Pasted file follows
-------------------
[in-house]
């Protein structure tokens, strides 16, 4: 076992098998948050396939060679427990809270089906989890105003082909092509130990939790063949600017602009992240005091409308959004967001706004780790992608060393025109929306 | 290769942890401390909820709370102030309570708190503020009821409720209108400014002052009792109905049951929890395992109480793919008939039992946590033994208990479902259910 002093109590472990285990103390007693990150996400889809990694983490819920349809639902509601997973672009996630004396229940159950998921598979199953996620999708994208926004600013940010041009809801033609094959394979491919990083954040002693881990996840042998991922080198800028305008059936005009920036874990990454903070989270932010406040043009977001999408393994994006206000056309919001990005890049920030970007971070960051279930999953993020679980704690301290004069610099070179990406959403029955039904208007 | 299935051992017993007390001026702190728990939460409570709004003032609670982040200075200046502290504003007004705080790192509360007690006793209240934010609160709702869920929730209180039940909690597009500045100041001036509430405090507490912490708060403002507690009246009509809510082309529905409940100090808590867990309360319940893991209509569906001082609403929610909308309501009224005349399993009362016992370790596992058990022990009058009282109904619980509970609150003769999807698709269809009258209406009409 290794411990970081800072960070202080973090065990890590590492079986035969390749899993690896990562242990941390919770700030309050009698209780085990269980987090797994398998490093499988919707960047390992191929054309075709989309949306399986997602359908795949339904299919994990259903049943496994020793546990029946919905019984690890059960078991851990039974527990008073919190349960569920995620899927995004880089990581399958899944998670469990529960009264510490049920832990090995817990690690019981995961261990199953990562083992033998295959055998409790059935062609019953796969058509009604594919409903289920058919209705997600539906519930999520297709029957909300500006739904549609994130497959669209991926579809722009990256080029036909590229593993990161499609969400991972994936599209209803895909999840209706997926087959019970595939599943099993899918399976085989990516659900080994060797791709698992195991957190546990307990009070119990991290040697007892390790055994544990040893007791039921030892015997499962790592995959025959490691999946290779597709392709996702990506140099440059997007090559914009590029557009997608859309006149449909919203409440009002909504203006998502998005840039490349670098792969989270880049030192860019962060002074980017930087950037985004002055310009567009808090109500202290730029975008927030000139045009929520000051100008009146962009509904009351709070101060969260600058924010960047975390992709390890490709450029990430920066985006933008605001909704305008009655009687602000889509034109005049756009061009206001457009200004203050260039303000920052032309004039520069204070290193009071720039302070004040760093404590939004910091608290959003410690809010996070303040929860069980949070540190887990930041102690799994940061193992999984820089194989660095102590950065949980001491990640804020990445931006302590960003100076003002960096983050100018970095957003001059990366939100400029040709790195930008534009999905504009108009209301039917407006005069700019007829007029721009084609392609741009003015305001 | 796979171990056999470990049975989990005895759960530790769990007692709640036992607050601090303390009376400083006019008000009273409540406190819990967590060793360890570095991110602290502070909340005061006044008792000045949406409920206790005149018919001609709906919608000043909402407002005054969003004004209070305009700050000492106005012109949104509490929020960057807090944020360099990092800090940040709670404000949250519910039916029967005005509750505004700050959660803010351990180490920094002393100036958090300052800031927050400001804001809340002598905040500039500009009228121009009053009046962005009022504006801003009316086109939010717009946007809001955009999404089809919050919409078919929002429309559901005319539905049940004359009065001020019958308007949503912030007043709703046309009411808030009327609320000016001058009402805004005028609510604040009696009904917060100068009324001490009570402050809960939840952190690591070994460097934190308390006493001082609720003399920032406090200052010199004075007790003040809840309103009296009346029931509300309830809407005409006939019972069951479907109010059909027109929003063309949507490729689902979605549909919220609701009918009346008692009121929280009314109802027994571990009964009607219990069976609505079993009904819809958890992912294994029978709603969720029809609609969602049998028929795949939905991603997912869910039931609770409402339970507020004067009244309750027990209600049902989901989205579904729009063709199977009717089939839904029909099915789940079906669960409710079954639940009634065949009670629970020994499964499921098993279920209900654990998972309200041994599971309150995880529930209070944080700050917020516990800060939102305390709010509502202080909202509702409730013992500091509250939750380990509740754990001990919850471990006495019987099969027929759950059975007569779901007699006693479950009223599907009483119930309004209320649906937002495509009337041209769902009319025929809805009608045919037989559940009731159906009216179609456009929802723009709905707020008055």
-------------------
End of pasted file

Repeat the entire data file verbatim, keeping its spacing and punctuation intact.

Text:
[in-house]
């Protein structure tokens, strides 16, 4: 076992098998948050396939060679427990809270089906989890105003082909092509130990939790063949600017602009992240005091409308959004967001706004780790992608060393025109929306 | 290769942890401390909820709370102030309570708190503020009821409720209108400014002052009792109905049951929890395992109480793919008939039992946590033994208990479902259910 002093109590472990285990103390007693990150996400889809990694983490819920349809639902509601997973672009996630004396229940159950998921598979199953996620999708994208926004600013940010041009809801033609094959394979491919990083954040002693881990996840042998991922080198800028305008059936005009920036874990990454903070989270932010406040043009977001999408393994994006206000056309919001990005890049920030970007971070960051279930999953993020679980704690301290004069610099070179990406959403029955039904208007 | 299935051992017993007390001026702190728990939460409570709004003032609670982040200075200046502290504003007004705080790192509360007690006793209240934010609160709702869920929730209180039940909690597009500045100041001036509430405090507490912490708060403002507690009246009509809510082309529905409940100090808590867990309360319940893991209509569906001082609403929610909308309501009224005349399993009362016992370790596992058990022990009058009282109904619980509970609150003769999807698709269809009258209406009409 290794411990970081800072960070202080973090065990890590590492079986035969390749899993690896990562242990941390919770700030309050009698209780085990269980987090797994398998490093499988919707960047390992191929054309075709989309949306399986997602359908795949339904299919994990259903049943496994020793546990029946919905019984690890059960078991851990039974527990008073919190349960569920995620899927995004880089990581399958899944998670469990529960009264510490049920832990090995817990690690019981995961261990199953990562083992033998295959055998409790059935062609019953796969058509009604594919409903289920058919209705997600539906519930999520297709029957909300500006739904549609994130497959669209991926579809722009990256080029036909590229593993990161499609969400991972994936599209209803895909999840209706997926087959019970595939599943099993899918399976085989990516659900080994060797791709698992195991957190546990307990009070119990991290040697007892390790055994544990040893007791039921030892015997499962790592995959025959490691999946290779597709392709996702990506140099440059997007090559914009590029557009997608859309006149449909919203409440009002909504203006998502998005840039490349670098792969989270880049030192860019962060002074980017930087950037985004002055310009567009808090109500202290730029975008927030000139045009929520000051100008009146962009509904009351709070101060969260600058924010960047975390992709390890490709450029990430920066985006933008605001909704305008009655009687602000889509034109005049756009061009206001457009200004203050260039303000920052032309004039520069204070290193009071720039302070004040760093404590939004910091608290959003410690809010996070303040929860069980949070540190887990930041102690799994940061193992999984820089194989660095102590950065949980001491990640804020990445931006302590960003100076003002960096983050100018970095957003001059990366939100400029040709790195930008534009999905504009108009209301039917407006005069700019007829007029721009084609392609741009003015305001 | 796979171990056999470990049975989990005895759960530790769990007692709640036992607050601090303390009376400083006019008000009273409540406190819990967590060793360890570095991110602290502070909340005061006044008792000045949406409920206790005149018919001609709906919608000043909402407002005054969003004004209070305009700050000492106005012109949104509490929020960057807090944020360099990092800090940040709670404000949250519910039916029967005005509750505004700050959660803010351990180490920094002393100036958090300052800031927050400001804001809340002598905040500039500009009228121009009053009046962005009022504006801003009316086109939010717009946007809001955009999404089809919050919409078919929002429309559901005319539905049940004359009065001020019958308007949503912030007043709703046309009411808030009327609320000016001058009402805004005028609510604040009696009904917060100068009324001490009570402050809960939840952190690591070994460097934190308390006493001082609720003399920032406090200052010199004075007790003040809840309103009296009346029931509300309830809407005409006939019972069951479907109010059909027109929003063309949507490729689902979605549909919220609701009918009346008692009121929280009314109802027994571990009964009607219990069976609505079993009904819809958890992912294994029978709603969720029809609609969602049998028929795949939905991603997912869910039931609770409402339970507020004067009244309750027990209600049902989901989205579904729009063709199977009717089939839904029909099915789940079906669960409710079954639940009634065949009670629970020994499964499921098993279920209900654990998972309200041994599971309150995880529930209070944080700050917020516990800060939102305390709010509502202080909202509702409730013992500091509250939750380990509740754990001990919850471990006495019987099969027929759950059975007569779901007699006693479950009223599907009483119930309004209320649906937002495509009337041209769902009319025929809805009608045919037989559940009731159906009216179609456009929802723009709905707020008055």